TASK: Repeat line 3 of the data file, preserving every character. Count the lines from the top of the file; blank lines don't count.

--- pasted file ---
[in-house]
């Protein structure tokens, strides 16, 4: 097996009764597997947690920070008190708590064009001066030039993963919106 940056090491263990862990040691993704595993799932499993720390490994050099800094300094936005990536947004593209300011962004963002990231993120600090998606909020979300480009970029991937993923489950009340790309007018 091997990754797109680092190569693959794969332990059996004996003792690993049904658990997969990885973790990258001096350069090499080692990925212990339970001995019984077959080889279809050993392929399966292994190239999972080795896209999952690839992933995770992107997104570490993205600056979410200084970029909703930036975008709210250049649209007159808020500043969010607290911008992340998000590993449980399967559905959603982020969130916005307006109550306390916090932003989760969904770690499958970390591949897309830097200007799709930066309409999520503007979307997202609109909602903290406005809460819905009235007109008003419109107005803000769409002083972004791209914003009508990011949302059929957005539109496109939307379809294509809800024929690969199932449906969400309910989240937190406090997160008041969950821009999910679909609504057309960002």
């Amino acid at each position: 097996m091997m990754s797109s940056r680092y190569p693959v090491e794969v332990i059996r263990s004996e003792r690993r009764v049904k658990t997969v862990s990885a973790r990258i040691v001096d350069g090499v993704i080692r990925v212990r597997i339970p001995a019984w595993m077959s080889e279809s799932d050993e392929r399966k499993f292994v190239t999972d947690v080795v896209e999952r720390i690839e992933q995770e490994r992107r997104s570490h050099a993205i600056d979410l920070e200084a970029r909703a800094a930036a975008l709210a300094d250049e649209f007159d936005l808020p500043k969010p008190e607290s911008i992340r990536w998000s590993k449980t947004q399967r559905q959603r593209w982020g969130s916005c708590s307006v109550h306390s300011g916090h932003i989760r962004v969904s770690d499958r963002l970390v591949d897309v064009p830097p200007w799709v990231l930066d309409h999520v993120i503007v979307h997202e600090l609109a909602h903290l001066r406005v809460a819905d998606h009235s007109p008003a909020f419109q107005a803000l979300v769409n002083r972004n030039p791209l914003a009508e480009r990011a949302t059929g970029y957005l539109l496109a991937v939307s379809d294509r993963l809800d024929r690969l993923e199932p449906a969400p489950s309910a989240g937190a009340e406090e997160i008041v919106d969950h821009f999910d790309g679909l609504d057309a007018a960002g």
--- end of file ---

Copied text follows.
């Amino acid at each position: 097996m091997m990754s797109s940056r680092y190569p693959v090491e794969v332990i059996r263990s004996e003792r690993r009764v049904k658990t997969v862990s990885a973790r990258i040691v001096d350069g090499v993704i080692r990925v212990r597997i339970p001995a019984w595993m077959s080889e279809s799932d050993e392929r399966k499993f292994v190239t999972d947690v080795v896209e999952r720390i690839e992933q995770e490994r992107r997104s570490h050099a993205i600056d979410l920070e200084a970029r909703a800094a930036a975008l709210a300094d250049e649209f007159d936005l808020p500043k969010p008190e607290s911008i992340r990536w998000s590993k449980t947004q399967r559905q959603r593209w982020g969130s916005c708590s307006v109550h306390s300011g916090h932003i989760r962004v969904s770690d499958r963002l970390v591949d897309v064009p830097p200007w799709v990231l930066d309409h999520v993120i503007v979307h997202e600090l609109a909602h903290l001066r406005v809460a819905d998606h009235s007109p008003a909020f419109q107005a803000l979300v769409n002083r972004n030039p791209l914003a009508e480009r990011a949302t059929g970029y957005l539109l496109a991937v939307s379809d294509r993963l809800d024929r690969l993923e199932p449906a969400p489950s309910a989240g937190a009340e406090e997160i008041v919106d969950h821009f999910d790309g679909l609504d057309a007018a960002g």